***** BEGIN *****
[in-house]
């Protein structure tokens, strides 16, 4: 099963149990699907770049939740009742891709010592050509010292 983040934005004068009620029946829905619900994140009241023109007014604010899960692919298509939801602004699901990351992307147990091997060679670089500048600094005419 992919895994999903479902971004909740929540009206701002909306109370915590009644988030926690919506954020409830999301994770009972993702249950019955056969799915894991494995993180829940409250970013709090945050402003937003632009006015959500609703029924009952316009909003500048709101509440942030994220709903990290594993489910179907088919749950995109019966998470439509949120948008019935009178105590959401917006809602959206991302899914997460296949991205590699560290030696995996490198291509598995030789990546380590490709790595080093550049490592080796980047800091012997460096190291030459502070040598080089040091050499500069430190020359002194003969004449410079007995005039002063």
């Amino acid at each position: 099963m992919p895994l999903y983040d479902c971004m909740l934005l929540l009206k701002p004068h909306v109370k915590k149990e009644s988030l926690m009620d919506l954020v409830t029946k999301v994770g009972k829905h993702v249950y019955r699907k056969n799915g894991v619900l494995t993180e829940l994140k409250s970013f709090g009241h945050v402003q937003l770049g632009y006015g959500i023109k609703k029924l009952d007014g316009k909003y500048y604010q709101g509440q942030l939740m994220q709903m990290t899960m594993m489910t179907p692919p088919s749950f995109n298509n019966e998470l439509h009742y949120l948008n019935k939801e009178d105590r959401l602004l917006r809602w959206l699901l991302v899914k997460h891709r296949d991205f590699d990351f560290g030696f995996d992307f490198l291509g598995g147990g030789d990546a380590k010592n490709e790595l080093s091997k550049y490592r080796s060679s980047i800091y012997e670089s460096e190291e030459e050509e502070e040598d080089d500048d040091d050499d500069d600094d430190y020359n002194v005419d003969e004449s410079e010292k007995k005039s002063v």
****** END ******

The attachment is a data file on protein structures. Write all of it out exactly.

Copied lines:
[in-house]
């Protein structure tokens, strides 16, 4: 099963149990699907770049939740009742891709010592050509010292 983040934005004068009620029946829905619900994140009241023109007014604010899960692919298509939801602004699901990351992307147990091997060679670089500048600094005419 992919895994999903479902971004909740929540009206701002909306109370915590009644988030926690919506954020409830999301994770009972993702249950019955056969799915894991494995993180829940409250970013709090945050402003937003632009006015959500609703029924009952316009909003500048709101509440942030994220709903990290594993489910179907088919749950995109019966998470439509949120948008019935009178105590959401917006809602959206991302899914997460296949991205590699560290030696995996490198291509598995030789990546380590490709790595080093550049490592080796980047800091012997460096190291030459502070040598080089040091050499500069430190020359002194003969004449410079007995005039002063």
């Amino acid at each position: 099963m992919p895994l999903y983040d479902c971004m909740l934005l929540l009206k701002p004068h909306v109370k915590k149990e009644s988030l926690m009620d919506l954020v409830t029946k999301v994770g009972k829905h993702v249950y019955r699907k056969n799915g894991v619900l494995t993180e829940l994140k409250s970013f709090g009241h945050v402003q937003l770049g632009y006015g959500i023109k609703k029924l009952d007014g316009k909003y500048y604010q709101g509440q942030l939740m994220q709903m990290t899960m594993m489910t179907p692919p088919s749950f995109n298509n019966e998470l439509h009742y949120l948008n019935k939801e009178d105590r959401l602004l917006r809602w959206l699901l991302v899914k997460h891709r296949d991205f590699d990351f560290g030696f995996d992307f490198l291509g598995g147990g030789d990546a380590k010592n490709e790595l080093s091997k550049y490592r080796s060679s980047i800091y012997e670089s460096e190291e030459e050509e502070e040598d080089d500048d040091d050499d500069d600094d430190y020359n002194v005419d003969e004449s410079e010292k007995k005039s002063v």